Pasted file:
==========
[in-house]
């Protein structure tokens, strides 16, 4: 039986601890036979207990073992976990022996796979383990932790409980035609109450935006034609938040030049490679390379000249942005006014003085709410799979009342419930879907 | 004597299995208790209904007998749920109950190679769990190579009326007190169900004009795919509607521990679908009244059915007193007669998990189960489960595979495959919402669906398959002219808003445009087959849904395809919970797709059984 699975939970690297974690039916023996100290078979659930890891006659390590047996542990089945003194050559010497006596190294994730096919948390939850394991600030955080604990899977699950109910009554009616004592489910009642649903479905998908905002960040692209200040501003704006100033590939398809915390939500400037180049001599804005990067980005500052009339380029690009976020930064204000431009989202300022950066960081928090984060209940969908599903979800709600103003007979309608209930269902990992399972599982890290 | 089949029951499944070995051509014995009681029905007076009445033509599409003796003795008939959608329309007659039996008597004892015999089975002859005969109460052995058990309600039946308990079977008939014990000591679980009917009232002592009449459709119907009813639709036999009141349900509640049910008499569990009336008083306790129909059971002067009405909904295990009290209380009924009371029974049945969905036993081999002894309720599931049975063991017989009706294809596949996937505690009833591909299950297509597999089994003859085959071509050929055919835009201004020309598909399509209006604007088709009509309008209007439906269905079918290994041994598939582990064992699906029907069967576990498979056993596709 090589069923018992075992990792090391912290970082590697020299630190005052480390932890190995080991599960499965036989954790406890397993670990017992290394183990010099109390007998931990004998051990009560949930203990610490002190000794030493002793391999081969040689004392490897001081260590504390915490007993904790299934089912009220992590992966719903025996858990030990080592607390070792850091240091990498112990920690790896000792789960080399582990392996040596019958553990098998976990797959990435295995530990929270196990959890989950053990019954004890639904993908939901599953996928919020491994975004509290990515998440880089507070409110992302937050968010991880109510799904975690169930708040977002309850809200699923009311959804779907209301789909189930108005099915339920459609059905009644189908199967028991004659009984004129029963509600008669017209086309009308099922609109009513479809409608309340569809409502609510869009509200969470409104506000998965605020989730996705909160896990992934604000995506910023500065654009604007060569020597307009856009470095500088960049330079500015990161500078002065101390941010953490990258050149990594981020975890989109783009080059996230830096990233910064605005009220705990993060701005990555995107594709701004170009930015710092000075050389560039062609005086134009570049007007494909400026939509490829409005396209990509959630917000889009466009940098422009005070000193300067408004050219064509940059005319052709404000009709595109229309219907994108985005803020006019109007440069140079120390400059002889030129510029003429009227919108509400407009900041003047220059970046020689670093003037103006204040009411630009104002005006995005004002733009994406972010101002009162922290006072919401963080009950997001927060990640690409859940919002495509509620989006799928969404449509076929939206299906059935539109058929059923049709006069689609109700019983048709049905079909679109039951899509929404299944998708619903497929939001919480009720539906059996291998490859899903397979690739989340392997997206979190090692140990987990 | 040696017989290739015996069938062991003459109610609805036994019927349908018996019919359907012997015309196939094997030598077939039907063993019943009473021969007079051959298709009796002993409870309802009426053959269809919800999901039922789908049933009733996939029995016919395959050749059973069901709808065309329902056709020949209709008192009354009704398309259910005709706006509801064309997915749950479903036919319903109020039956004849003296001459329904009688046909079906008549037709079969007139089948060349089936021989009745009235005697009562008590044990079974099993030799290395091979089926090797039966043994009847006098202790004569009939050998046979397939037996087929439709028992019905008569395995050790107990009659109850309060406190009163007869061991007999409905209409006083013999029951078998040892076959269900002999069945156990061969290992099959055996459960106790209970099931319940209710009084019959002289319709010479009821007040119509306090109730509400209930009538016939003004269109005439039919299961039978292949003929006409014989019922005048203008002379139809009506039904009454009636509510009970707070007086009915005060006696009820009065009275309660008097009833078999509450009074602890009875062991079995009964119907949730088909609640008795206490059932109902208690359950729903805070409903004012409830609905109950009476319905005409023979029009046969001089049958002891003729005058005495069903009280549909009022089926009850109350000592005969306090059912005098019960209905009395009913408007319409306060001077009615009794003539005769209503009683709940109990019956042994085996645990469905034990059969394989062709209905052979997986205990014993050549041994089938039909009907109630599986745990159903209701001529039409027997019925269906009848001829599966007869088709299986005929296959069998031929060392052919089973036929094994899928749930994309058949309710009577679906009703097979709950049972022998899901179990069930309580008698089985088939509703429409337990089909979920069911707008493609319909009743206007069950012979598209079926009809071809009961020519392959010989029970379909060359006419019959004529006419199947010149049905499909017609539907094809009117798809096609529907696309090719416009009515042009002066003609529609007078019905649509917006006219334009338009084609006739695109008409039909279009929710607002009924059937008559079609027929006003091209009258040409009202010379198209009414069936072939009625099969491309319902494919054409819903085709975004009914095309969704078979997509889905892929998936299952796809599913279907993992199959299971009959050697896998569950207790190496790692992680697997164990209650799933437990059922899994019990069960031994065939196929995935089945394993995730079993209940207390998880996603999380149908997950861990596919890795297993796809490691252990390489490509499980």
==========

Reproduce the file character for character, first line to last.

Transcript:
[in-house]
């Protein structure tokens, strides 16, 4: 039986601890036979207990073992976990022996796979383990932790409980035609109450935006034609938040030049490679390379000249942005006014003085709410799979009342419930879907 | 004597299995208790209904007998749920109950190679769990190579009326007190169900004009795919509607521990679908009244059915007193007669998990189960489960595979495959919402669906398959002219808003445009087959849904395809919970797709059984 699975939970690297974690039916023996100290078979659930890891006659390590047996542990089945003194050559010497006596190294994730096919948390939850394991600030955080604990899977699950109910009554009616004592489910009642649903479905998908905002960040692209200040501003704006100033590939398809915390939500400037180049001599804005990067980005500052009339380029690009976020930064204000431009989202300022950066960081928090984060209940969908599903979800709600103003007979309608209930269902990992399972599982890290 | 089949029951499944070995051509014995009681029905007076009445033509599409003796003795008939959608329309007659039996008597004892015999089975002859005969109460052995058990309600039946308990079977008939014990000591679980009917009232002592009449459709119907009813639709036999009141349900509640049910008499569990009336008083306790129909059971002067009405909904295990009290209380009924009371029974049945969905036993081999002894309720599931049975063991017989009706294809596949996937505690009833591909299950297509597999089994003859085959071509050929055919835009201004020309598909399509209006604007088709009509309008209007439906269905079918290994041994598939582990064992699906029907069967576990498979056993596709 090589069923018992075992990792090391912290970082590697020299630190005052480390932890190995080991599960499965036989954790406890397993670990017992290394183990010099109390007998931990004998051990009560949930203990610490002190000794030493002793391999081969040689004392490897001081260590504390915490007993904790299934089912009220992590992966719903025996858990030990080592607390070792850091240091990498112990920690790896000792789960080399582990392996040596019958553990098998976990797959990435295995530990929270196990959890989950053990019954004890639904993908939901599953996928919020491994975004509290990515998440880089507070409110992302937050968010991880109510799904975690169930708040977002309850809200699923009311959804779907209301789909189930108005099915339920459609059905009644189908199967028991004659009984004129029963509600008669017209086309009308099922609109009513479809409608309340569809409502609510869009509200969470409104506000998965605020989730996705909160896990992934604000995506910023500065654009604007060569020597307009856009470095500088960049330079500015990161500078002065101390941010953490990258050149990594981020975890989109783009080059996230830096990233910064605005009220705990993060701005990555995107594709701004170009930015710092000075050389560039062609005086134009570049007007494909400026939509490829409005396209990509959630917000889009466009940098422009005070000193300067408004050219064509940059005319052709404000009709595109229309219907994108985005803020006019109007440069140079120390400059002889030129510029003429009227919108509400407009900041003047220059970046020689670093003037103006204040009411630009104002005006995005004002733009994406972010101002009162922290006072919401963080009950997001927060990640690409859940919002495509509620989006799928969404449509076929939206299906059935539109058929059923049709006069689609109700019983048709049905079909679109039951899509929404299944998708619903497929939001919480009720539906059996291998490859899903397979690739989340392997997206979190090692140990987990 | 040696017989290739015996069938062991003459109610609805036994019927349908018996019919359907012997015309196939094997030598077939039907063993019943009473021969007079051959298709009796002993409870309802009426053959269809919800999901039922789908049933009733996939029995016919395959050749059973069901709808065309329902056709020949209709008192009354009704398309259910005709706006509801064309997915749950479903036919319903109020039956004849003296001459329904009688046909079906008549037709079969007139089948060349089936021989009745009235005697009562008590044990079974099993030799290395091979089926090797039966043994009847006098202790004569009939050998046979397939037996087929439709028992019905008569395995050790107990009659109850309060406190009163007869061991007999409905209409006083013999029951078998040892076959269900002999069945156990061969290992099959055996459960106790209970099931319940209710009084019959002289319709010479009821007040119509306090109730509400209930009538016939003004269109005439039919299961039978292949003929006409014989019922005048203008002379139809009506039904009454009636509510009970707070007086009915005060006696009820009065009275309660008097009833078999509450009074602890009875062991079995009964119907949730088909609640008795206490059932109902208690359950729903805070409903004012409830609905109950009476319905005409023979029009046969001089049958002891003729005058005495069903009280549909009022089926009850109350000592005969306090059912005098019960209905009395009913408007319409306060001077009615009794003539005769209503009683709940109990019956042994085996645990469905034990059969394989062709209905052979997986205990014993050549041994089938039909009907109630599986745990159903209701001529039409027997019925269906009848001829599966007869088709299986005929296959069998031929060392052919089973036929094994899928749930994309058949309710009577679906009703097979709950049972022998899901179990069930309580008698089985088939509703429409337990089909979920069911707008493609319909009743206007069950012979598209079926009809071809009961020519392959010989029970379909060359006419019959004529006419199947010149049905499909017609539907094809009117798809096609529907696309090719416009009515042009002066003609529609007078019905649509917006006219334009338009084609006739695109008409039909279009929710607002009924059937008559079609027929006003091209009258040409009202010379198209009414069936072939009625099969491309319902494919054409819903085709975004009914095309969704078979997509889905892929998936299952796809599913279907993992199959299971009959050697896998569950207790190496790692992680697997164990209650799933437990059922899994019990069960031994065939196929995935089945394993995730079993209940207390998880996603999380149908997950861990596919890795297993796809490691252990390489490509499980």